IDEAS home Printed from https://ideas.repec.org/
MyIDEAS: Log in (now much improved!) to save this paper

Spending responses to state sales tax holidays

  • Sumit Agarwal
  • Leslie McGranahan

Every year over 20 states offer sales tax holidays (STHs) on specific items like clothes, shoes and other items to encourage consumption, affecting over 100 million consumers. We use a unique dataset of credit cards transaction to study the spending response to these holidays. Using a diff-in-diff methodology, we find that STHs increase overall daily spending by 8%, with large percentage increases in spending on children’s clothes and shoes of 193% and 98% respectively. Consumers with children increase spending more during STHs. Our estimates of price elasticities range from 6 for big box merchants to 30 for kids clothing merchants (in absolute terms). There is no evidence of inter-temporal substitution either before or after the STH or cross-product substitution away from non-treated goods. Finally, we show that consumers from across state borders also take advantage of these tax holidays and shop in states offering holidays. Our falsification tests rule out concerns that our results are driven by spurious correlations.

If you experience problems downloading a file, check if you have the proper application to view it first. In case of further problems read the IDEAS help page. Note that these files are not on the IDEAS site. Please be patient as the files may be large.

File URL: http://www.chicagofed.org/digital_assets/publications/working_papers/2012/wp2012_10.pdf
Download Restriction: no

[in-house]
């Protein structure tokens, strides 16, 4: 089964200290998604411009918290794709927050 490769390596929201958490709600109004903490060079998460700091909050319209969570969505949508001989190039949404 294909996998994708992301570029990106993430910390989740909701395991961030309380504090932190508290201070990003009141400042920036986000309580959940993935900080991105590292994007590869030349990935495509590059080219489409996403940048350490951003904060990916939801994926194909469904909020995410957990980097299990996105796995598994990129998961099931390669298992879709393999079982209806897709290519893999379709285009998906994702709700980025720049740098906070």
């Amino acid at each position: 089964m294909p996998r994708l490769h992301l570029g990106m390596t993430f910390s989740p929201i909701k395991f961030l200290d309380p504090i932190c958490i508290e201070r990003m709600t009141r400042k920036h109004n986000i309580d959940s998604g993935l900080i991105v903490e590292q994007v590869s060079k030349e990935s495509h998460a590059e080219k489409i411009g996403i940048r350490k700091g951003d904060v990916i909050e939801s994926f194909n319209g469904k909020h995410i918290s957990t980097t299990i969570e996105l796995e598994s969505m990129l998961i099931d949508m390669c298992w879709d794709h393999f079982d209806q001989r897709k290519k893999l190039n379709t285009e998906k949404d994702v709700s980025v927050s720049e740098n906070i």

Paper provided by Federal Reserve Bank of Chicago in its series Working Paper Series with number WP-2012-10.

as
in new window

Length:
Date of creation: 2012
Date of revision:
Handle: RePEc:fip:fedhwp:wp-2012-10
Contact details of provider: Postal:
P.O. Box 834, 230 South LaSalle Street, Chicago, Illinois 60690-0834

Phone: 312/322-5111
Fax: 312/322-5515
Web page: http://www.chicagofed.org/
Email:


More information through EDIRC

Order Information: Web: http://www.chicagofed.org/webpages/publications/print_publication_order_form.cfm Email:


References listed on IDEAS
Please report citation or reference errors to , or , if you are the registered author of the cited work, log in to your RePEc Author Service profile, click on "citations" and make appropriate adjustments.:

as in new window
  1. Matthew D. Shapiro & Joel Slemrod, 2003. "Consumer Response to Tax Rebates," American Economic Review, American Economic Association, vol. 93(1), pages 381-396, March.
  2. Melvin Stephens Jr., 2003. ""3rd of tha Month": Do Social Security Recipients Smooth Consumption Between Checks?," American Economic Review, American Economic Association, vol. 93(1), pages 406-422, March.
  3. Souleles, Nicholas S., 2000. "College tuition and household savings and consumption," Journal of Public Economics, Elsevier, vol. 77(2), pages 185-207, August.
  4. Souleles, Nicholas S., 2002. "Consumer response to the Reagan tax cuts," Journal of Public Economics, Elsevier, vol. 85(1), pages 99-120, July.
  5. Shea, John, 1995. "Union Contracts and the Life-Cycle/Permanent-Income Hypothesis," American Economic Review, American Economic Association, vol. 85(1), pages 186-200, March.
  6. Seale, James L., Jr. & Regmi, Anita & Bernstein, Jason, 2003. "International Evidence On Food Consumption Patterns," Technical Bulletins 33580, United States Department of Agriculture, Economic Research Service.
  7. Nicholas S. Souleles, 1999. "The Response of Household Consumption to Income Tax Refunds," American Economic Review, American Economic Association, vol. 89(4), pages 947-958, September.